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Bariatric surgery for the treatment of idiopathic intracranial hypertension.

OBJECT: The purpose of this study was to review the literature on the effectiveness of bariatric surgery for obese patients with idiopathic intracranial hypertension (IIH) with regard to both symptom resolution and resolution of visual deficits.

METHODS: The published literature was reviewed using manual and electronic search techniques. Data from each relevant manuscript were gathered, analyzed, and compared. These included demographic data, pre- and postoperative symptoms, pre- and postoperative visual field deficits, bariatric procedure type, absolute weight loss, changes in body mass index, and changes in CSF opening pressure.

RESULTS: Eleven relevant publications (including 6 individual case reports) were found, reporting on a total of 62 patients. The Roux-en-Y gastric bypass was the most common bariatric procedure performed. Fifty-six (92%) of 61 patients with recorded postoperative clinical history had resolution of their presenting IIH symptoms following bariatric surgery. Thirty-four (97%) of 35 patients who had undergone pre- and postoperative funduscopy were found to have resolution of papilledema postoperatively. Eleven (92%) of 12 patients who had undergone pre- and postoperative formal visual field testing had complete or nearly complete resolution of visual field deficits, and the remaining patient had stabilization of previously progressive vision loss. In 13 patients both pre- and postoperative CSF pressures were recorded, with an average postoperative pressure decrease of 254 mm H(2)O. Changes in weight loss and body mass index varied depending on the reported postoperative follow-up interval.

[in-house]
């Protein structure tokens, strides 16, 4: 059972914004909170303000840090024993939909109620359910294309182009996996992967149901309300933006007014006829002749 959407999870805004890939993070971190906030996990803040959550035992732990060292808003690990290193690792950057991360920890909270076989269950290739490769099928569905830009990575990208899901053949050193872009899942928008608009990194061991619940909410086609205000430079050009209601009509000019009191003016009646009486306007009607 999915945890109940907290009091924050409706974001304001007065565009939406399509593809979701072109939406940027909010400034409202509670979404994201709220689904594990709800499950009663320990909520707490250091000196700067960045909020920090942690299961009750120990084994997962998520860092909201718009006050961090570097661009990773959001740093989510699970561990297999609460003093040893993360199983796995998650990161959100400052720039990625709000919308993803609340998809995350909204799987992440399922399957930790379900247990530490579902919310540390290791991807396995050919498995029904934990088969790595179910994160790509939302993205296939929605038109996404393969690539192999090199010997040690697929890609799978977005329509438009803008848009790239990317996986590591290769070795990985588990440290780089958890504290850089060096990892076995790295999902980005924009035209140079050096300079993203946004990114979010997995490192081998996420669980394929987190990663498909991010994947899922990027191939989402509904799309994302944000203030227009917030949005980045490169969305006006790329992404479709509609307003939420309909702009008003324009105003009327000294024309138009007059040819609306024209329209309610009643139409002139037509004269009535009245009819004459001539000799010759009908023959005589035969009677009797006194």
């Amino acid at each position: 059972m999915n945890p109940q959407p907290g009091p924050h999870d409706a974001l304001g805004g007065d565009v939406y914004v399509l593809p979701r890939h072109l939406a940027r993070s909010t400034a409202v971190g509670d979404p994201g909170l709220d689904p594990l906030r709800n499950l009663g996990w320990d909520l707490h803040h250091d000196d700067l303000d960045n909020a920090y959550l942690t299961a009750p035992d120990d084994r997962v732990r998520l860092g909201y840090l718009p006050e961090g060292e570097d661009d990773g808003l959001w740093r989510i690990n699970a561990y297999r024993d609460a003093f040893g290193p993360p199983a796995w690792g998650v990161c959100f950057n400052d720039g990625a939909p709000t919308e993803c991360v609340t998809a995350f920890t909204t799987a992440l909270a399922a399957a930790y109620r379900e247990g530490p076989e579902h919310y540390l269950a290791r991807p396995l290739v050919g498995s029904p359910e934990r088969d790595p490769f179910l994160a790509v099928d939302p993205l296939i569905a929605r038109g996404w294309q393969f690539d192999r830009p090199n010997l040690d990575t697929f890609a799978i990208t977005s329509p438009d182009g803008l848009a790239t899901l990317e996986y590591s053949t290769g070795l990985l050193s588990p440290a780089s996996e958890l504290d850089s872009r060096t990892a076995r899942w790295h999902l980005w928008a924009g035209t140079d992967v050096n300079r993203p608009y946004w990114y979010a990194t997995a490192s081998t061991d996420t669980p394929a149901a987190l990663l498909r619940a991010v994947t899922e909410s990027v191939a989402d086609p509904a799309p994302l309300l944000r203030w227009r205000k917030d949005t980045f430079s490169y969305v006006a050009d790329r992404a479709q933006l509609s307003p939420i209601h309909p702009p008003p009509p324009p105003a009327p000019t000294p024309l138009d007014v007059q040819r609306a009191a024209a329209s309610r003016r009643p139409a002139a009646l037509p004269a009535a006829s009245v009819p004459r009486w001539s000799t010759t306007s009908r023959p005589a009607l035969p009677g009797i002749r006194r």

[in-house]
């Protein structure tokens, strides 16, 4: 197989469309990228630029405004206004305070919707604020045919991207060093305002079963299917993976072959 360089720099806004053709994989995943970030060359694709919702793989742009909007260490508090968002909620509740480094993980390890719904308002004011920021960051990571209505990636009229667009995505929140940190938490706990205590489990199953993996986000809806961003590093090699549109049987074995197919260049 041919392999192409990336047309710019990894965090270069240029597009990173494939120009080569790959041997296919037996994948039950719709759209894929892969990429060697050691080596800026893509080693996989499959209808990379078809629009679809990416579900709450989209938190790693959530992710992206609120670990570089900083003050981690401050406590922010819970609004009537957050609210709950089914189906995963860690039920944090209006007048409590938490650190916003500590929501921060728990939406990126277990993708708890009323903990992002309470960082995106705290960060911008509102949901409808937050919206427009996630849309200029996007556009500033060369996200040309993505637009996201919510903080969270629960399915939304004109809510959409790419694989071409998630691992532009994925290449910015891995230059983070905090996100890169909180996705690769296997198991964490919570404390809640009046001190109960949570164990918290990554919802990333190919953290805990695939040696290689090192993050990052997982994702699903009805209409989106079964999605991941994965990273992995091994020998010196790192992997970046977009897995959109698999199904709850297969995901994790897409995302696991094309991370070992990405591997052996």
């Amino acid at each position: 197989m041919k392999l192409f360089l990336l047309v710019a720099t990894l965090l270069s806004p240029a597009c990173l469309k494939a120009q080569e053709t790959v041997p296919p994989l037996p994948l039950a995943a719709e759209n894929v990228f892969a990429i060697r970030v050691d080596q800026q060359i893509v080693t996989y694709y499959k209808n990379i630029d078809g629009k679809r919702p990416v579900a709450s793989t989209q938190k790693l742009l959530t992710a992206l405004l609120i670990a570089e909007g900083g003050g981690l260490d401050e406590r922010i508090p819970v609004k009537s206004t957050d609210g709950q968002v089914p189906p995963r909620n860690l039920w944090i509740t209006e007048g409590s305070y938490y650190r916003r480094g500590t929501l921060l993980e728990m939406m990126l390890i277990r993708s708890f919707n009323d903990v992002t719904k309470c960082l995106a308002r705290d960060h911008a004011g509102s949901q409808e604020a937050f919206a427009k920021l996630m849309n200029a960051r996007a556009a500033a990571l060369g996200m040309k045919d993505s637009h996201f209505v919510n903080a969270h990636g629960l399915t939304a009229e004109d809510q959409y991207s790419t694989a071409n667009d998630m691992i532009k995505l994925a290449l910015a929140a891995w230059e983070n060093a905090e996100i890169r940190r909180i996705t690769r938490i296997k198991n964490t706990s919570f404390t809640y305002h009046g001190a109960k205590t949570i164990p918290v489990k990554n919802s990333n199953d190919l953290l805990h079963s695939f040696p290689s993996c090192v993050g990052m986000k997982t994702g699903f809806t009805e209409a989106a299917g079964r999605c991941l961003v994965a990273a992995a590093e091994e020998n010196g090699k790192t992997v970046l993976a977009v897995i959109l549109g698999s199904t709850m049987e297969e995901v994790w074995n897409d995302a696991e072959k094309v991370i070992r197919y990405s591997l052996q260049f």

CONCLUSIONS: The published Class IV evidence suggests that bariatric surgery may be an effective treatment for IIH in obese patients, both in terms of symptom resolution and visual outcome. Prospective, controlled studies are necessary for better elucidation of its role.

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